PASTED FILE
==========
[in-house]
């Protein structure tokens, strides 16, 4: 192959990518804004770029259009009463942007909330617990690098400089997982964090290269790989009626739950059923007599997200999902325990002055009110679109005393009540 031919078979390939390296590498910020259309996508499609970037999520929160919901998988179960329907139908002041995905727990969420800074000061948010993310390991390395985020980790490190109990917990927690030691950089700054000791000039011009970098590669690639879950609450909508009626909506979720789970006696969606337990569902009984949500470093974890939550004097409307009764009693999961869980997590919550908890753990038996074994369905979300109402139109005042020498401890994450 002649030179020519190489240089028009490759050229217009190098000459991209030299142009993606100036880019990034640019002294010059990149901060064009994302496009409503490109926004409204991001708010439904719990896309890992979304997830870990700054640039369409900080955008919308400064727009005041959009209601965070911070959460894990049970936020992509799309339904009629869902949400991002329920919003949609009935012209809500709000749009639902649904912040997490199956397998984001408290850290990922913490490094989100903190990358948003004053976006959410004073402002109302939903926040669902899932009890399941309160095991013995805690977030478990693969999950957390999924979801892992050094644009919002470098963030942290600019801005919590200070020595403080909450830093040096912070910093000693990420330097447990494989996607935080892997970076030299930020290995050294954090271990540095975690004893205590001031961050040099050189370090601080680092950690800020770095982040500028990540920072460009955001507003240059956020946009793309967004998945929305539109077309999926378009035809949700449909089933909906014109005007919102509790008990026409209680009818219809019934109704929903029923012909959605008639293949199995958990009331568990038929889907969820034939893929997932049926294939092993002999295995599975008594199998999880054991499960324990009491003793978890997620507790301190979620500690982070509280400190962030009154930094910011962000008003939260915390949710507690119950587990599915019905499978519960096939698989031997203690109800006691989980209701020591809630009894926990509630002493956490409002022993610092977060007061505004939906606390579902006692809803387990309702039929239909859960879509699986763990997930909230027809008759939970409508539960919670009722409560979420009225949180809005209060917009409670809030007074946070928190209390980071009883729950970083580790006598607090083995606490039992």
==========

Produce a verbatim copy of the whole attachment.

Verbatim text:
[in-house]
């Protein structure tokens, strides 16, 4: 192959990518804004770029259009009463942007909330617990690098400089997982964090290269790989009626739950059923007599997200999902325990002055009110679109005393009540 031919078979390939390296590498910020259309996508499609970037999520929160919901998988179960329907139908002041995905727990969420800074000061948010993310390991390395985020980790490190109990917990927690030691950089700054000791000039011009970098590669690639879950609450909508009626909506979720789970006696969606337990569902009984949500470093974890939550004097409307009764009693999961869980997590919550908890753990038996074994369905979300109402139109005042020498401890994450 002649030179020519190489240089028009490759050229217009190098000459991209030299142009993606100036880019990034640019002294010059990149901060064009994302496009409503490109926004409204991001708010439904719990896309890992979304997830870990700054640039369409900080955008919308400064727009005041959009209601965070911070959460894990049970936020992509799309339904009629869902949400991002329920919003949609009935012209809500709000749009639902649904912040997490199956397998984001408290850290990922913490490094989100903190990358948003004053976006959410004073402002109302939903926040669902899932009890399941309160095991013995805690977030478990693969999950957390999924979801892992050094644009919002470098963030942290600019801005919590200070020595403080909450830093040096912070910093000693990420330097447990494989996607935080892997970076030299930020290995050294954090271990540095975690004893205590001031961050040099050189370090601080680092950690800020770095982040500028990540920072460009955001507003240059956020946009793309967004998945929305539109077309999926378009035809949700449909089933909906014109005007919102509790008990026409209680009818219809019934109704929903029923012909959605008639293949199995958990009331568990038929889907969820034939893929997932049926294939092993002999295995599975008594199998999880054991499960324990009491003793978890997620507790301190979620500690982070509280400190962030009154930094910011962000008003939260915390949710507690119950587990599915019905499978519960096939698989031997203690109800006691989980209701020591809630009894926990509630002493956490409002022993610092977060007061505004939906606390579902006692809803387990309702039929239909859960879509699986763990997930909230027809008759939970409508539960919670009722409560979420009225949180809005209060917009409670809030007074946070928190209390980071009883729950970083580790006598607090083995606490039992």